12th Virtue: The Void
Before these eleven virtues is a virtue which is nameless.

The legendary Japanese swordsman Miyamoto Musashi wrote, in The Book of Five Rings:
“The primary thing when you take a sword in your hands is your intention to cut the enemy, whatever the means. Whenever you parry, hit, spring, strike or touch the enemy’s cutting sword, you must cut the enemy in the same movement. It is essential to attain this. If you think only of hitting, springing, striking or touching the enemy, you will not be able actually to cut him. More than anything, you must be thinking of carrying your movement through to cutting him.”

Every step of your reasoning must cut through to the correct answer in the same movement. The void is the ability to see the whole as well as the uniquely functioning parts at the same moment. It is a state of ever changing zen.

Summary reposted from:
Full essay by Eliezer Yudkowsky here:

As an inspiring and masterfully written essay on how to think, the full version is still quite short. I encourage everyone to read it, martial artists and truth seekers alike.

But since we’re on the topic of critical thinking and purposeful conflict, let’s role-play some purposeful conflict and ask, “what are we missing here?” What would the legitimate opposition say against pure and rigorous honesty? Like, what does that even mean? Does it mean different things to different people? Does rationality have any flaws or omissions in its’ perception of truth that the “be nice” camp would want to point out?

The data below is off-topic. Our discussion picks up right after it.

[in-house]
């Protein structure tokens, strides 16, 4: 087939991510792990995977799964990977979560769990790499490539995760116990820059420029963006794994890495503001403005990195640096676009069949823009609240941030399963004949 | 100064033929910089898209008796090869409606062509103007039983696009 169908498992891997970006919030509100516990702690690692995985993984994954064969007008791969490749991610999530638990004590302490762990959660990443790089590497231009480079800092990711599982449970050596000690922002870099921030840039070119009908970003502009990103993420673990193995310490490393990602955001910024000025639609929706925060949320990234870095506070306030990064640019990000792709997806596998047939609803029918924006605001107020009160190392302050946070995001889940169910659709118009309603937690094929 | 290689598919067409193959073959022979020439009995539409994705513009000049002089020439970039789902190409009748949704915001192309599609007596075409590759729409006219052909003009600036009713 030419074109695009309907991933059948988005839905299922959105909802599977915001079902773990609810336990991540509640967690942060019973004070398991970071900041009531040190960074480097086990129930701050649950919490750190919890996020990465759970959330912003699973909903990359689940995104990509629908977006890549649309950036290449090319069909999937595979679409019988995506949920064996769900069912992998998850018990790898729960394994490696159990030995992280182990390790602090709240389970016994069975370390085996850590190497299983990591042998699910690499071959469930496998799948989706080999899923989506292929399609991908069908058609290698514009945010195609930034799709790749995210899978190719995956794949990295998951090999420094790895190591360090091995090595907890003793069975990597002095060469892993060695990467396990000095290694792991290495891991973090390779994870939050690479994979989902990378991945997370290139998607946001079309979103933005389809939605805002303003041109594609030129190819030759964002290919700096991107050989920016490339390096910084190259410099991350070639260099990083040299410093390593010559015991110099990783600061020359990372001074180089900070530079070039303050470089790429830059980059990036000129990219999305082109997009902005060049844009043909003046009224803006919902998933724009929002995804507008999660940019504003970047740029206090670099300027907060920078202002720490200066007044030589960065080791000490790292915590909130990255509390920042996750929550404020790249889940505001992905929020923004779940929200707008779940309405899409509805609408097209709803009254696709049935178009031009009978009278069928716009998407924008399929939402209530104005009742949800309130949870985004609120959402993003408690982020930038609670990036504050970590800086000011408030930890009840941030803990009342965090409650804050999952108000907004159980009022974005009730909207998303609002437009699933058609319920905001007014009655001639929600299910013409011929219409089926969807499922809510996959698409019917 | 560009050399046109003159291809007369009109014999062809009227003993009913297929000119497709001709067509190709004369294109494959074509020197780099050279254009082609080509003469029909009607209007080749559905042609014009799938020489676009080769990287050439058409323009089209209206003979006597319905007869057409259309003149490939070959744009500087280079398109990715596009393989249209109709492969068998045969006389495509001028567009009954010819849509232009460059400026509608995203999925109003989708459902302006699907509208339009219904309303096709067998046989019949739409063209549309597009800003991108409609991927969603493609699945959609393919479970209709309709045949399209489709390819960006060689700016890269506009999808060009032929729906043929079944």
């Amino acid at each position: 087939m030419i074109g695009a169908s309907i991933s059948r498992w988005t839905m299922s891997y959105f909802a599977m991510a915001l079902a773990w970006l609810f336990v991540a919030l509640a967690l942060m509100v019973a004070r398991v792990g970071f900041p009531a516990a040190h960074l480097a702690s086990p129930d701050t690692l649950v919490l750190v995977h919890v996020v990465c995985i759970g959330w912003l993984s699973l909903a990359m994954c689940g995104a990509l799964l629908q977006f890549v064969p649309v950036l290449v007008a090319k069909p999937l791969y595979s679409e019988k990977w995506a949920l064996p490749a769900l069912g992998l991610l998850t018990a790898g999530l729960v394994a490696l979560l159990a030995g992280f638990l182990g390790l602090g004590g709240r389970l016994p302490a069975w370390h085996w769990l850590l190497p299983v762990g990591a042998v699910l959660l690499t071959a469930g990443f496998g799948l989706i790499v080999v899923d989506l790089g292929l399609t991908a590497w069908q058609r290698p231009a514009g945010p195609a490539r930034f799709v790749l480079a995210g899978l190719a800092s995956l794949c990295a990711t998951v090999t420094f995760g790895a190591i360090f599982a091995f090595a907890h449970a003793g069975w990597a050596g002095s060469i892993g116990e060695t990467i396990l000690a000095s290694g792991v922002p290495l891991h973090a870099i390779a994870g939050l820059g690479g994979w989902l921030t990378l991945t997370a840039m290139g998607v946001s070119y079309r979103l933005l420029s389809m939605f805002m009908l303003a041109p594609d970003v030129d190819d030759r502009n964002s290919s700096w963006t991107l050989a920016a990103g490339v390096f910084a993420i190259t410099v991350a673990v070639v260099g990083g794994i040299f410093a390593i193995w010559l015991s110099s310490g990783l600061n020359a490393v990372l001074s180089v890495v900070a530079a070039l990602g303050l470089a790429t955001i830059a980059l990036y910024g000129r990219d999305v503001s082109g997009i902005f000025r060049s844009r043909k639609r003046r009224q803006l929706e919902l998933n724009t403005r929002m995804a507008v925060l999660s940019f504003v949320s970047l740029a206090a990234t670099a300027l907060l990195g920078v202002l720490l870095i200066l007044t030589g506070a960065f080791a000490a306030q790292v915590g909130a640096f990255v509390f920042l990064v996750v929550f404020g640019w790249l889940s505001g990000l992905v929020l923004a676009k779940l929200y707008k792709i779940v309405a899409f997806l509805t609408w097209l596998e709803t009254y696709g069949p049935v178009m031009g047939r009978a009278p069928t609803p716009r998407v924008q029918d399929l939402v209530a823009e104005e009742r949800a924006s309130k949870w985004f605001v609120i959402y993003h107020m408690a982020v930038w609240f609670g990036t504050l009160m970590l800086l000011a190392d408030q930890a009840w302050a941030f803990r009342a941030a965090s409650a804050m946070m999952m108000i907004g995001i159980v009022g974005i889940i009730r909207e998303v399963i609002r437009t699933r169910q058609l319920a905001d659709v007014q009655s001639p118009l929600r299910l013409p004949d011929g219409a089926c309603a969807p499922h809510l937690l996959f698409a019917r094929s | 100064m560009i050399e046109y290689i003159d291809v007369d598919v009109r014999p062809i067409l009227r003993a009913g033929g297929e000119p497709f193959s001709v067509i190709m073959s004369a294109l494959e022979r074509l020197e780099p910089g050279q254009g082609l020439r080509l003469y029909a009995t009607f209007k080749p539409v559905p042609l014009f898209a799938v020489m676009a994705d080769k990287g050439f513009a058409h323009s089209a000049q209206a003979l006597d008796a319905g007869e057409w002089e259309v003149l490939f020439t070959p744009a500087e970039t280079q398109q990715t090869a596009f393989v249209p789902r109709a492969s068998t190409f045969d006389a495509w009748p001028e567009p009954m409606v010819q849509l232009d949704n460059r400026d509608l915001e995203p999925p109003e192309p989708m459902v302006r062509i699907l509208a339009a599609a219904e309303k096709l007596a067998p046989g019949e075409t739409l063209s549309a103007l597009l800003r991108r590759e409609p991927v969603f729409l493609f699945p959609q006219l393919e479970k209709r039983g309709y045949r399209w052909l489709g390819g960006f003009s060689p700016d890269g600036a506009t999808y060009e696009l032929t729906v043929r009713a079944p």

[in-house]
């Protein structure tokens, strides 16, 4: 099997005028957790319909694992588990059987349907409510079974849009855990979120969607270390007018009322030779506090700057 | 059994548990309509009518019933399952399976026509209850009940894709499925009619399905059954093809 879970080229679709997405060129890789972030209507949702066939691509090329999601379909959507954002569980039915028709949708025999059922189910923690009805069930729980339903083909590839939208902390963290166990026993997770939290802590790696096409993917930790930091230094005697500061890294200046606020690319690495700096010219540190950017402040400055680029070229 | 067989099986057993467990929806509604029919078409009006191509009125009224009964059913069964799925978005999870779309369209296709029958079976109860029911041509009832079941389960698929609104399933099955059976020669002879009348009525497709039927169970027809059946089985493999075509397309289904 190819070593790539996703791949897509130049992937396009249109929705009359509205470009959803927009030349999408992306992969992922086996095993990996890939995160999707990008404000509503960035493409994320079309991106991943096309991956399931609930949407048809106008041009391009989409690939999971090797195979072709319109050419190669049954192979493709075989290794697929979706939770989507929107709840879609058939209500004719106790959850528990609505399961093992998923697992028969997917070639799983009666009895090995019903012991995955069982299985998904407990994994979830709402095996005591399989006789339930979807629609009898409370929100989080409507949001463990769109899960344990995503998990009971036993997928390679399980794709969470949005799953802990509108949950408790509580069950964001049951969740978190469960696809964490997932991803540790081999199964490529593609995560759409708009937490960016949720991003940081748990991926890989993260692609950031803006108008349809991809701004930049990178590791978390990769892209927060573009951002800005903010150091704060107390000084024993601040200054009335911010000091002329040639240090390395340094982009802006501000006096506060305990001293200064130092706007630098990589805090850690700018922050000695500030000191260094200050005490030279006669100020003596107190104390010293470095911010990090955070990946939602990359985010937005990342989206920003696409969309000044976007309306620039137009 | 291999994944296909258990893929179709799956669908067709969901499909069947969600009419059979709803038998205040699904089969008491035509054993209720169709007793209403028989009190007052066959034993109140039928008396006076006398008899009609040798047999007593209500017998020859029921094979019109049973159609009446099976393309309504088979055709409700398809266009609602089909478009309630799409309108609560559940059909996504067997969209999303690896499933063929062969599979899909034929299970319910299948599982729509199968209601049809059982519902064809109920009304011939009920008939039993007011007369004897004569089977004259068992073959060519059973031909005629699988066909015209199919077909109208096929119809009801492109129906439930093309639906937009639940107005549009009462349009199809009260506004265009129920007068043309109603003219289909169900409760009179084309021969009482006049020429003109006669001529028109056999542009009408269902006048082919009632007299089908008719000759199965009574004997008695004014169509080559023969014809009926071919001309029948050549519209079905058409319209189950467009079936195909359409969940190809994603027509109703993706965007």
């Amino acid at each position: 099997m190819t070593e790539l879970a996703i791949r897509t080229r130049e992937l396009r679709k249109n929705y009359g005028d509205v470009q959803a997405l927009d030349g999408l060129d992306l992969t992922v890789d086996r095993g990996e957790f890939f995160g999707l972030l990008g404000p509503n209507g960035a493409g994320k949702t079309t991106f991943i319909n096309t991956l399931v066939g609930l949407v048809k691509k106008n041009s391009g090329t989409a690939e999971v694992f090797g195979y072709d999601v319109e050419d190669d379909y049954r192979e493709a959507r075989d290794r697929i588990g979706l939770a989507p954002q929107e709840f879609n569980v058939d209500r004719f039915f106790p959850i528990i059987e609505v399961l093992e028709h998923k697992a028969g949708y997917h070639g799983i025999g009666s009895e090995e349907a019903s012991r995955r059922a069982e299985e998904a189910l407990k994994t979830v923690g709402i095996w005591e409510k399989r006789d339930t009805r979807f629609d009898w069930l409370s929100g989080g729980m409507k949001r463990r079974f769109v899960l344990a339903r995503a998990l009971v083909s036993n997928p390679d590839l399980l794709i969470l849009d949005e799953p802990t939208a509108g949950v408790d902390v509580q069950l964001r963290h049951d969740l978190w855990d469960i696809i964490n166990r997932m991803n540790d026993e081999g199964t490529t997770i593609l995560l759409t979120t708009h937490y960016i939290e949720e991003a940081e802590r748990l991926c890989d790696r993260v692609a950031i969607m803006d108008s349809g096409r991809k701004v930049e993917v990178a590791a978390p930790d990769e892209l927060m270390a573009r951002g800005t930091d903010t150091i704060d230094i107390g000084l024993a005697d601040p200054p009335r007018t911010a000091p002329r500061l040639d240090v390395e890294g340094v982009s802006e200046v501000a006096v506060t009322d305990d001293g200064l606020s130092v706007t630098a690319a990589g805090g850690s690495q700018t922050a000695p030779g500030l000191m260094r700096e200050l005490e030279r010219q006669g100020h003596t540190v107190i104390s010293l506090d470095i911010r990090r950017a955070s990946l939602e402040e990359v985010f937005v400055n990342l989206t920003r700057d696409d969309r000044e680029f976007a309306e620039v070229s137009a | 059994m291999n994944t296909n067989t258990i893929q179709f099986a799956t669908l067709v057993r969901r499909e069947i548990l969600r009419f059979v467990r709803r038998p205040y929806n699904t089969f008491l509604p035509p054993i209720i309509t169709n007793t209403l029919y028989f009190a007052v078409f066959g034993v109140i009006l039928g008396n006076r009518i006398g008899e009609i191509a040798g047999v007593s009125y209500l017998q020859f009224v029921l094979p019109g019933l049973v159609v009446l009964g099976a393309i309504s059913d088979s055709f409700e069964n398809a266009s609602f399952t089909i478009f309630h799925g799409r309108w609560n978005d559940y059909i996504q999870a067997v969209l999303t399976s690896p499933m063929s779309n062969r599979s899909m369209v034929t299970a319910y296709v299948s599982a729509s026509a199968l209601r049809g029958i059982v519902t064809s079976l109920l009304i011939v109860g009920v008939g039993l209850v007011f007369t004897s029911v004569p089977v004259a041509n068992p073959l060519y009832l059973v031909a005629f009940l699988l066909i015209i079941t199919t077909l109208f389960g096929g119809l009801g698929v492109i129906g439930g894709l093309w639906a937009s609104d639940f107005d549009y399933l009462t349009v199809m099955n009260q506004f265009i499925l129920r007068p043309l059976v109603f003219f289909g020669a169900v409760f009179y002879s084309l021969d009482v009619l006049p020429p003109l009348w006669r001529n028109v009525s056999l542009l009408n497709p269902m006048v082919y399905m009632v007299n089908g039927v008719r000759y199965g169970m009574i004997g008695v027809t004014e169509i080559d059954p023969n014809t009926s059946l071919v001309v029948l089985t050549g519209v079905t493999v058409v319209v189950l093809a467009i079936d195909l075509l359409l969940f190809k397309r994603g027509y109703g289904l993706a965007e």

Please post your replies below. :-)

You may also like...

5 Responses

  1. Ðørsun says:

    There’s the quote, “Honesty without Compassion is Cruelty”?

  2. Natalia says:

    This is now my favourite quote! Who is it by?

  3. Ðørsun says:

    Don’t know, but I like it as well! :-)

    I first heard it at one of Laurie’s evening meditation sessions. We were discussing Buddhism and the idea of using both “head” and “heart” to examine at a situation.

    So what if we examine the opposite side as well?: e.g. “Compassion without Truthfulness is (   fill-in-the-blank   )”.

    From Carl Jung on the dual aspects of our minds (generally stereotyped as masculine/father and feminine/mother):

      For purely psychological reasons I have, in other of my writings, tried to equate the masculine consciousness with the concept of Logos and the feminine with that of Eros. By logos I meant discrimination, judgement, insight, and by Eros I meant the capacity to relate [including empathy, connectedness, etc]. I regarded both concepts as intuitive ideas which cannot be defined accurately or exhaustively. From the scientific point of view this is regrettable, but from a practical one, it has value, since the two concepts mark out a field of experience which it is equally difficult to define. (Carl Jung, Collected Works of C.G. Jung, Volume 14: Mysterium Coniunctionis, paragraph 224).

  4. Natalia says:

    I think “compassion” by definition is an honest approach – it implies the person seeing and accepting the real situation as is, as opposed to “sympathy”, or “feeling sorry for”.

    The latter is very popular in Russian everyday culture: if you want to get a bureaucrat do something extra for you, in Russia you show up with a small badly dressed child. In Canada, anglophone culture, you emphasize the rules and the fairness of what you are asking for. I haven’t figured out the francophone side (the toughest bureaucracy I have come across) completely, but I think you have to put up a show and look very visually distressed, like clasp your hands, tear up, etc. They like to see a little drama here and thank God I have a little acting background :)

  5. Ðørsun says:

    Cool reply, thank you. Reminds me of NYC!

Leave a Reply